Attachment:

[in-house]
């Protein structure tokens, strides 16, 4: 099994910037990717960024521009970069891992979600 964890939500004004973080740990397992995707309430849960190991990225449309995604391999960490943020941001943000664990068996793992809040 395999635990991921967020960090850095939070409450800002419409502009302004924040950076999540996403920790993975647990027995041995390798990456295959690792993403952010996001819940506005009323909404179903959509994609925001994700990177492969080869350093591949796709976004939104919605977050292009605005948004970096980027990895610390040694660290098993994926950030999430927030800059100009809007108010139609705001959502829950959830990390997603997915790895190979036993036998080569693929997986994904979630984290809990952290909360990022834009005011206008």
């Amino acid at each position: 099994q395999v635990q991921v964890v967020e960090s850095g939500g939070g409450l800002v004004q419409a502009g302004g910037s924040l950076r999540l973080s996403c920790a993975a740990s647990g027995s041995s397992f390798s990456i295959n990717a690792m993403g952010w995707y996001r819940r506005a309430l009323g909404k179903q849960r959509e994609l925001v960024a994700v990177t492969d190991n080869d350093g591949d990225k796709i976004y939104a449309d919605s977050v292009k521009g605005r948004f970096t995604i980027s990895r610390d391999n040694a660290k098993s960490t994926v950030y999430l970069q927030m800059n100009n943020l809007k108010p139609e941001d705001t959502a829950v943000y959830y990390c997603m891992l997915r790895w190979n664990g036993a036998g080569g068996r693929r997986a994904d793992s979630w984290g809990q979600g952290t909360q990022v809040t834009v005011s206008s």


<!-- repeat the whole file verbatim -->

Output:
[in-house]
């Protein structure tokens, strides 16, 4: 099994910037990717960024521009970069891992979600 964890939500004004973080740990397992995707309430849960190991990225449309995604391999960490943020941001943000664990068996793992809040 395999635990991921967020960090850095939070409450800002419409502009302004924040950076999540996403920790993975647990027995041995390798990456295959690792993403952010996001819940506005009323909404179903959509994609925001994700990177492969080869350093591949796709976004939104919605977050292009605005948004970096980027990895610390040694660290098993994926950030999430927030800059100009809007108010139609705001959502829950959830990390997603997915790895190979036993036998080569693929997986994904979630984290809990952290909360990022834009005011206008």
């Amino acid at each position: 099994q395999v635990q991921v964890v967020e960090s850095g939500g939070g409450l800002v004004q419409a502009g302004g910037s924040l950076r999540l973080s996403c920790a993975a740990s647990g027995s041995s397992f390798s990456i295959n990717a690792m993403g952010w995707y996001r819940r506005a309430l009323g909404k179903q849960r959509e994609l925001v960024a994700v990177t492969d190991n080869d350093g591949d990225k796709i976004y939104a449309d919605s977050v292009k521009g605005r948004f970096t995604i980027s990895r610390d391999n040694a660290k098993s960490t994926v950030y999430l970069q927030m800059n100009n943020l809007k108010p139609e941001d705001t959502a829950v943000y959830y990390c997603m891992l997915r790895w190979n664990g036993a036998g080569g068996r693929r997986a994904d793992s979630w984290g809990q979600g952290t909360q990022v809040t834009v005011s206008s």